We’re excited to announce the first launch from our spring poetry collections: Off-Leash by Dorothy Mahoney will debut on March 23. If you’re the type of person who knows that March 23 isn’t just any old day — that in fact it’s National Puppy Day — then you are definitely someone who is going to love Off-Leash. And if you didn’t know about National Puppy Day, you’re still going to love this book’s rich exploration of identity and ownership.
Keep reading for launch details and an interview with Mahoney.
Off-Leash is your third collection of poetry. How has your work evolved from your first and second books?
This book is a flexing and stretching. It began in the summer of 2004 as a living chronicle of my husband’s first dog, an Old English Sheepdog, a breed he had wanted since he was a small kid watching the cartoon series Tom Terrific with Manfred the Wonder Dog. Sadly, Manfred died after only five years, so the dog poems grew in other directions. They became a lump of clay that I broke down and rebuilt, exploring form. I was still teaching at that time and wrote with my students, so there were pantoums, glosas, list poems, sestinas, alphabet poems (thanks to Rishma Dunlop and her poem, “Alphabet,” where each line begins with the next letter) and so on. I started writing one-hundred-word stories, drabbles, and then got hooked on haibun, for which Terry Ann Carter was a strong inspiration. Many of the early poems transformed into haibun. This is the form I most like to write now; I try to work my words harder.
The collection considers the roles of dogs in established narratives and cultural movements that range from Biblical stories to kitsch. Did you deliberately set out to create a dog-centered mythology?
The poems continued to evolve and I knew that some day I would have to finish what my students called “the dog obsession.” It became such a challenge, but I found that by using dogs I could write about any topic. In one workshop, Patrick Lane asked for an erotic poem. I wrote about the innocent excitement Manfred displayed whenever we came home from work. The poems became a larger commentary on love, loyalty, betrayal, and, of course, abuse.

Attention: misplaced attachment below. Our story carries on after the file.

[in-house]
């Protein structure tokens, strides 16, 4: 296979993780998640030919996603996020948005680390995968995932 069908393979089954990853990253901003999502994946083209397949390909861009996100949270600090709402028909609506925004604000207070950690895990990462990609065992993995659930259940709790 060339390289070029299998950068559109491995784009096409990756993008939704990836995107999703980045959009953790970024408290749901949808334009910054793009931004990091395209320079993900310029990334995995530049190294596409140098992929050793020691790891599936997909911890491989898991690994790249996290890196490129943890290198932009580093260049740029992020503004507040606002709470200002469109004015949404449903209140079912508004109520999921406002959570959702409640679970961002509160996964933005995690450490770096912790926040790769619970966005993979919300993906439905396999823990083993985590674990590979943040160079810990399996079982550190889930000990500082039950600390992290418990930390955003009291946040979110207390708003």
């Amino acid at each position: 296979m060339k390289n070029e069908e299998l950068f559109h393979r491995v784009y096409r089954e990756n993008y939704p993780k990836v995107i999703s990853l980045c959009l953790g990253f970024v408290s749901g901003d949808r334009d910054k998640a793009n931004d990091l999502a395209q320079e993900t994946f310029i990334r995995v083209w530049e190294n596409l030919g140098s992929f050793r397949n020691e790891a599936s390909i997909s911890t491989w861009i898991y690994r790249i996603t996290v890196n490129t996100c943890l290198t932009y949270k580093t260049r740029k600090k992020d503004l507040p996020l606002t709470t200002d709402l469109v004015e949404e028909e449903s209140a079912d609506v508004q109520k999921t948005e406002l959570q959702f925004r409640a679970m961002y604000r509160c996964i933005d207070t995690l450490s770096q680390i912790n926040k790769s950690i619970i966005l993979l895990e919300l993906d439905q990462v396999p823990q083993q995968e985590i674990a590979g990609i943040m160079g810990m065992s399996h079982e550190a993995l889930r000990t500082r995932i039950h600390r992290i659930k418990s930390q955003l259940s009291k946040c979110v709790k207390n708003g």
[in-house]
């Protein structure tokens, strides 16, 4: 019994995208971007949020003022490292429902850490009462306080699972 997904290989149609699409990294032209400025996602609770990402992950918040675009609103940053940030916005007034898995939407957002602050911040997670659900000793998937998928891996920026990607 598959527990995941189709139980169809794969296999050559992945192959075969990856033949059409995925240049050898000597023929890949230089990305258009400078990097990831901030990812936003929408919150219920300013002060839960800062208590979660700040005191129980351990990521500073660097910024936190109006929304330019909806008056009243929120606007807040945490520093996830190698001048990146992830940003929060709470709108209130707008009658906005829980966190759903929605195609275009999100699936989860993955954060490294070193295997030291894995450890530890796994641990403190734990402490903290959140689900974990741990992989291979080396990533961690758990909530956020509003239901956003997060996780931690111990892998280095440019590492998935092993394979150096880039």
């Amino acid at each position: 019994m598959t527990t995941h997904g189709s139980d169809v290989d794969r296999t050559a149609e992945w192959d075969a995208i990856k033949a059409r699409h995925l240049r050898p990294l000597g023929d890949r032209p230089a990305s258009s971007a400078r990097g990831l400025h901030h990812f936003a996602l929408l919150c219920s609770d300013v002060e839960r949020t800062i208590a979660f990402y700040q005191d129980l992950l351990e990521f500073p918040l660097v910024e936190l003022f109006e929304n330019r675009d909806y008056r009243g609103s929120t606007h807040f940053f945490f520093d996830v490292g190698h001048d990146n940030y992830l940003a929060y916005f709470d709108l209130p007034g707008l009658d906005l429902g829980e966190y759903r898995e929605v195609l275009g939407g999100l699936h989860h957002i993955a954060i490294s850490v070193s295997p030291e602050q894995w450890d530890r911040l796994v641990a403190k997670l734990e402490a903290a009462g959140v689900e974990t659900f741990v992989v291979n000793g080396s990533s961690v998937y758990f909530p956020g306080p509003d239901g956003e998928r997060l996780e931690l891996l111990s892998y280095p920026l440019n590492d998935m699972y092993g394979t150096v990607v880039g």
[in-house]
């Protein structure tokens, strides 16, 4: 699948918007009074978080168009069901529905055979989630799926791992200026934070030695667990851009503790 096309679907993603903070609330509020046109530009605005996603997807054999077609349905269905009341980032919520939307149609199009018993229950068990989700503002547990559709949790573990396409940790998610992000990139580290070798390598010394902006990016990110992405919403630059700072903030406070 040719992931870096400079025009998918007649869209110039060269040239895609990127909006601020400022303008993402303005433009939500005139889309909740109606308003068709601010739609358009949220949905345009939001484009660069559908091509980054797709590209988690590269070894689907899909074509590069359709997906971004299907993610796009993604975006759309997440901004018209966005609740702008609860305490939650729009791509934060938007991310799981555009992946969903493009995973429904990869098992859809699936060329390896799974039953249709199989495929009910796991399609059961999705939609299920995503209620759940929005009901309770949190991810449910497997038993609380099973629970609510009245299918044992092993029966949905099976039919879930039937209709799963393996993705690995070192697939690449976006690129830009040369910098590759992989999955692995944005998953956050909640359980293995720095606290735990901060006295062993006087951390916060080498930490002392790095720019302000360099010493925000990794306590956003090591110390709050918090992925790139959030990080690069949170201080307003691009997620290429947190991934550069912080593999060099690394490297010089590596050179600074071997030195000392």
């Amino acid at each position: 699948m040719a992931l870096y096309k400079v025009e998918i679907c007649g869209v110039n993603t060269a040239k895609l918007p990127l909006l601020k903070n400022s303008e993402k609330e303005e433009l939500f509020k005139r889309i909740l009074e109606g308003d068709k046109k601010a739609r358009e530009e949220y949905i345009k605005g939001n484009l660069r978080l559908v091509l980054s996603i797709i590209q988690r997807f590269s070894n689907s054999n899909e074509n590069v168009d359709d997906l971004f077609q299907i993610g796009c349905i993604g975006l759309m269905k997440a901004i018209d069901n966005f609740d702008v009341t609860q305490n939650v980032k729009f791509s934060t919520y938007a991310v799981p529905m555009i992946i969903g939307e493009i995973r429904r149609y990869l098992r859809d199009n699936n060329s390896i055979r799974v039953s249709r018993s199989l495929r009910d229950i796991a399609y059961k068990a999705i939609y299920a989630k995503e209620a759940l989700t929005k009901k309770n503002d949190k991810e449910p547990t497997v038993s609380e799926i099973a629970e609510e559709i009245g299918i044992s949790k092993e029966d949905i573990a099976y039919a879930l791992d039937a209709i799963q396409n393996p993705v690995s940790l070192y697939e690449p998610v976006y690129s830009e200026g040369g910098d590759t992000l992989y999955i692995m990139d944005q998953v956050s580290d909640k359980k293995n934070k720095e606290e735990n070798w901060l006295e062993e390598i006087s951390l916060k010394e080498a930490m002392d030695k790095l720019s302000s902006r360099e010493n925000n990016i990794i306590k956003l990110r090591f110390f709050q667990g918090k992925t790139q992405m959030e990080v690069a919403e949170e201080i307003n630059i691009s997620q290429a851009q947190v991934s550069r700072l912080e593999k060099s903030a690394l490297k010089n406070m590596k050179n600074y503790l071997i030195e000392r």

You credit many dog lovers for sharing their stories. What was it like writing about dogs — and dog lovers and haters— you didn’t necessarily know?
Dog owners love to talk about their dogs, myself included! Your dog is the easiest thing to talk about, especially when you’re always walking him or her daily. I know the names of many of the dogs in the area, but not the owners’ names. I guess I became a “dog listener”! Everyone has a dog story.
What challenged you the most writing this book?
Of the poems themselves, the poem about my husband’s uncle’s dog, Jiggs. He became a family legend and I wanted to write it as a jig, but I am not musical at all, and I don’t write much rhyme. I got advice from a local musician, Max Marshall, and listened to jigs for two solid days on YouTube. As for the book, giving it to Aimee and Dawn, and convincing myself that it was time to move on. I had been writing other things, but I kept adding more dog stories. Finally Dawn laughed and said it was going to print and that was that.
Any advice for writers who want to take on a thematic collection of poems?
Have some idea of where you are going, and define the boundaries or the project will never be finished in your own mind. Someone is bound to ask, “Did you write about The Littlest Hobo?” (This was a question from our oldest son, and I had to say no!)
Off-Leash by Dorothy Mahoney
Wednesday, March 23 at Biblioasis – 1520 Wyandotte Street East
Can’t make the launch? Preorder Off-Leash!